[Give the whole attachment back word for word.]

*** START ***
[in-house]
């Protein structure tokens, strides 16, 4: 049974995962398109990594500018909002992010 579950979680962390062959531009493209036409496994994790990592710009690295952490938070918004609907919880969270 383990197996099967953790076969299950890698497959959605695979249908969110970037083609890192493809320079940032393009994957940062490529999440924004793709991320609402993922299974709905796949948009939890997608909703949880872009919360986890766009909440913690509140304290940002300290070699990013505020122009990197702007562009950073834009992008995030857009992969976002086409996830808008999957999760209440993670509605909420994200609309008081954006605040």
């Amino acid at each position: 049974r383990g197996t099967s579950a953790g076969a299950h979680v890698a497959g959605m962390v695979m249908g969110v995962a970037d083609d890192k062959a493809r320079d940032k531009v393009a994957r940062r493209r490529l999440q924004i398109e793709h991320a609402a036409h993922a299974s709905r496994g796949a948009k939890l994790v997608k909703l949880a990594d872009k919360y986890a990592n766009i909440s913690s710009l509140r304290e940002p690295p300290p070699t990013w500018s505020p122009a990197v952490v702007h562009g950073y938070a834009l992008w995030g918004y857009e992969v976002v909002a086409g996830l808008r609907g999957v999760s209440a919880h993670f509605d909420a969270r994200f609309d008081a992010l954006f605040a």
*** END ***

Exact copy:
[in-house]
């Protein structure tokens, strides 16, 4: 049974995962398109990594500018909002992010 579950979680962390062959531009493209036409496994994790990592710009690295952490938070918004609907919880969270 383990197996099967953790076969299950890698497959959605695979249908969110970037083609890192493809320079940032393009994957940062490529999440924004793709991320609402993922299974709905796949948009939890997608909703949880872009919360986890766009909440913690509140304290940002300290070699990013505020122009990197702007562009950073834009992008995030857009992969976002086409996830808008999957999760209440993670509605909420994200609309008081954006605040």
């Amino acid at each position: 049974r383990g197996t099967s579950a953790g076969a299950h979680v890698a497959g959605m962390v695979m249908g969110v995962a970037d083609d890192k062959a493809r320079d940032k531009v393009a994957r940062r493209r490529l999440q924004i398109e793709h991320a609402a036409h993922a299974s709905r496994g796949a948009k939890l994790v997608k909703l949880a990594d872009k919360y986890a990592n766009i909440s913690s710009l509140r304290e940002p690295p300290p070699t990013w500018s505020p122009a990197v952490v702007h562009g950073y938070a834009l992008w995030g918004y857009e992969v976002v909002a086409g996830l808008r609907g999957v999760s209440a919880h993670f509605d909420a969270r994200f609309d008081a992010l954006f605040a």